Growth loop is a closed system where the output can be reinvested directly into the input.
In more simple terms, growth loops bring new users to the product, whatever the process.
The types of growth loops a company has and the way they are combined is core to understanding how companies grow.
See also napkin vision under prioritization.
What Is Easy to Get Wrong
Thinking In Funnels
No company grows like funnels model it. Because it would mean you're just shoveling money in but it's not being re-invested.
Some funnels do have referrals as part of them but visually they are still misleading.
Funnels enable silos. What tends to happen is that teams get split apart by funnel stages and the messages in each stage are different. Plus teams start blaming each other if there's no single north star metric.
Overthinking In Loops
Not everything is a loop. Just because you can visually draw it on paper as a loop, doesn't mean that you're actually re-investing the output back into the input. Pay close attention to that.
Not Thinking Through Incentives For Every Participant In The Loop
Just because you can generate content, doesn't mean it's valuable and someone wants to distribute it to others. For example, not every content that a user generates is interesting for other users.
Just because you are building a referral program, doesn't mean someone is interested in those rewards. For example, big companies are not motivated by 10€ referral bonuses but individual users might be.
Not Building Incentives Around Habits
Giving a one-time freebie or, even worse, a lifetime discount is usually the worst thing you can do.
What you should incentivize, is developing habits. Don't give them a free delivery - give them a free delivery after 5 orders. Don't give them a free ride - give them a 25% discount on the next 5 rides.
This applies to user activation - so both for referral programs and re-activation and loyalty programs.
Creating A Growth Team Too Early
While you are still a startup (searching for the Four Fits), the whole company should be concentrating on finding the fits. Otherwise, you're putting the burden of activation and monetization on a single team.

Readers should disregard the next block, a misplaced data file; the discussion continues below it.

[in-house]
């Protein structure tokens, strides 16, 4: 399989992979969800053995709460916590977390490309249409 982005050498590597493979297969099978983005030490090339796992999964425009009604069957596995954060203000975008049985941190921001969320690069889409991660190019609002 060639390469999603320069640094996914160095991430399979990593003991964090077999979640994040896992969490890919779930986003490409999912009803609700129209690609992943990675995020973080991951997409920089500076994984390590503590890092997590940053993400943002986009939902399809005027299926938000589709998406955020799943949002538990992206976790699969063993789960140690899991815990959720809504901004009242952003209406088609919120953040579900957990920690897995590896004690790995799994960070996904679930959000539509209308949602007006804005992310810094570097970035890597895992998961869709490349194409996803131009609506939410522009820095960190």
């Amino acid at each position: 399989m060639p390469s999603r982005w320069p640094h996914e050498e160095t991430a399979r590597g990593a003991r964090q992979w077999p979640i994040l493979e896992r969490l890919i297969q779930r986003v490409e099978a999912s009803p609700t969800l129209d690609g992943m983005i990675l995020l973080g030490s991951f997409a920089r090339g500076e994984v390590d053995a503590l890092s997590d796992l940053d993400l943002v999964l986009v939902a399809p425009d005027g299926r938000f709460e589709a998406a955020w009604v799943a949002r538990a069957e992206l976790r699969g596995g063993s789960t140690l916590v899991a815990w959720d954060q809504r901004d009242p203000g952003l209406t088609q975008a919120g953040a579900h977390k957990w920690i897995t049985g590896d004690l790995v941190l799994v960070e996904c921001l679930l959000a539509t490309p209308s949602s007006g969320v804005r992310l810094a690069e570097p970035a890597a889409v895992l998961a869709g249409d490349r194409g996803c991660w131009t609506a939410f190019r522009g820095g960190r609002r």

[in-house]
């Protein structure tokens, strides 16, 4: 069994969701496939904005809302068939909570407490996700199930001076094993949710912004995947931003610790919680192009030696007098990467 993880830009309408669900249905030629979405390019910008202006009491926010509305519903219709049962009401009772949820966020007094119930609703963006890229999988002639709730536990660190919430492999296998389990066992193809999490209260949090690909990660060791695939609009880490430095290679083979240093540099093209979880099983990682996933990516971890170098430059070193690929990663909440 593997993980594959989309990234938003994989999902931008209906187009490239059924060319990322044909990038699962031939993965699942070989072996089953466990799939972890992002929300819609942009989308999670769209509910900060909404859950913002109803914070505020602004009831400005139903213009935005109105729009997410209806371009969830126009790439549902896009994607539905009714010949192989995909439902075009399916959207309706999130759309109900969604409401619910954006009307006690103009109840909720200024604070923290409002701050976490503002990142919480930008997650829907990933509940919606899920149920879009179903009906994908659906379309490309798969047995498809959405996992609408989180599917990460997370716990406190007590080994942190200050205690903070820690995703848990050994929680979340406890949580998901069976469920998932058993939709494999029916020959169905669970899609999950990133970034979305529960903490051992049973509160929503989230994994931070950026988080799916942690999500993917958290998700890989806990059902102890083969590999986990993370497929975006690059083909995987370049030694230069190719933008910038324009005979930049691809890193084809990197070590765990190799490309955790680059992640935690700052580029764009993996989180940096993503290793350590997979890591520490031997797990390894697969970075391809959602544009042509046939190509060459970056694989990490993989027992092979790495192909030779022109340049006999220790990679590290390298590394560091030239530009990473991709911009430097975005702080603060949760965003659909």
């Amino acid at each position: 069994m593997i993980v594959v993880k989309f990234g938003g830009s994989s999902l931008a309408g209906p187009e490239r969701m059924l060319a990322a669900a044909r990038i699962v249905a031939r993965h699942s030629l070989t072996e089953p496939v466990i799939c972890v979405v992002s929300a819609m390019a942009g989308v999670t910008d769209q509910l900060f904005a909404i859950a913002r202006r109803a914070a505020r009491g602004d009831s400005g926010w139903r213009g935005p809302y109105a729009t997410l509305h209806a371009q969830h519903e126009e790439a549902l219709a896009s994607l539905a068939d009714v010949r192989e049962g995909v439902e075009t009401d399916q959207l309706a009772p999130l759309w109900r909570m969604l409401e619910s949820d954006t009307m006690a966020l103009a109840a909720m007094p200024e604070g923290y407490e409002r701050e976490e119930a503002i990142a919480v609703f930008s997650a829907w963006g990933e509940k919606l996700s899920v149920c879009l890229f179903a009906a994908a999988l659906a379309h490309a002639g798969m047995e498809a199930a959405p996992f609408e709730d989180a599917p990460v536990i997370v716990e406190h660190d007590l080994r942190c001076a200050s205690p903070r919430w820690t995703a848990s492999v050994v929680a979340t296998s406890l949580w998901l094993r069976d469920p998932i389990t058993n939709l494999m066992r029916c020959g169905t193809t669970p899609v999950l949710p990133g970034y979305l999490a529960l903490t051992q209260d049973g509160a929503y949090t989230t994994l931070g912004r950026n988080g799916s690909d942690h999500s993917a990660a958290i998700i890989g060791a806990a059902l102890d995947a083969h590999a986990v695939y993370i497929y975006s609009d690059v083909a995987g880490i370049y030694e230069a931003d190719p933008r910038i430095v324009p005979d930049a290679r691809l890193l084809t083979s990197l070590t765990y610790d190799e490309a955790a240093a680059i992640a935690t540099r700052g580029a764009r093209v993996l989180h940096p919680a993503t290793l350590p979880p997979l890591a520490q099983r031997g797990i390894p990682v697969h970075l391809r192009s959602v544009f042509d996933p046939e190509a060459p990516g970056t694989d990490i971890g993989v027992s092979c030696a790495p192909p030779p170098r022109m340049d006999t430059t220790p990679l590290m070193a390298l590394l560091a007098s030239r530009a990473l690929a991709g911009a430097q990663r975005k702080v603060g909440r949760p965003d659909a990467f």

You need everyone to be thinking of how the puzzle pieces fit together before you can hire a team to optimize certain pieces.
Not Separating The Growth Team
The growth team should be separated from the rest of the product organization and have different metrics for success. While they can and should learn from the rest of the organization, they shouldn't be dependent on it (this means they shouldn't share resources).
There are three different participants in every growth loop:
- Value receiver
- Value generator
- Value distributor
They all have their reason (incentive) why they participate in the loop. Sometimes some roles might overlap (for example, the value gets distributed by the same person/company that receives value).
Types of Value Generators And Distributors
There are four types:
- Users - the users of your product
- Suppliers - replaceable players in the ecosystem whose target group matches with yours, they are on your platform
- Partners - non-replaceable players in the ecosystem with whom you have some target group overlap but they work off your platform
- Company - your company
Incentives (Value Promises)
There are three types of reasons why people use products:
- Social capital - doing favors for others and being perceived as a useful person to know
- Personal capital (utility) - the product allows the person to get something done
- Financial capital - the person gets paid for doing something
When a given market is new and the product novel, it gets recommended just because people want to recommend cool stuff to others. They hope that they will be perceived as cool and helpful as well.
However, there's a shift towards personal and financial capital, when a market matures. Suddenly there are many products that all do more or less the same thing. So, the incentive to recommend the product shifts to financial capital.
Types of Growth Loops
Viral loops are categorized by the value promise (incentive) to the distributor:
- Personal Viral Loops
- Financial Viral Loops
- Social Viral Loops
They usually have:
- Quick time to value;
- Broad value prop;
- Network effects.
Content loops are categorized by the value generator:
- Company-Generated Content Loops
- User-Generated Content Loops
- Supplier-Generated Content Loops
Paid loops are categorized by the value promise friction (i.e. how hard is it to do something useful with the product):
- Ad Loops
- Sales Loops
- Integration Loops
Examples of Growth Loops
Check out example loops on the main page.
How Are Growth Loops Measured?
- LTV / CAC > 3 (kill all channels that are below that)
- Payback period of your investment - double down on the loops that pay back in the least time possible (best in class do it under 3 months for B2C, and under 8 months for B2B)
Growth Loops are the New Funnels - Reforge
The AARRR funnel framework has been the dominating guiding framework to metrics, goal setting, and strategic growth conversations. Funnels were a good starting point but do not accurately represent how the fastest growing products grow. It is time to move past the funnel framework and focus on Gro
The definitive guide to growth loops | Thoughtlytics
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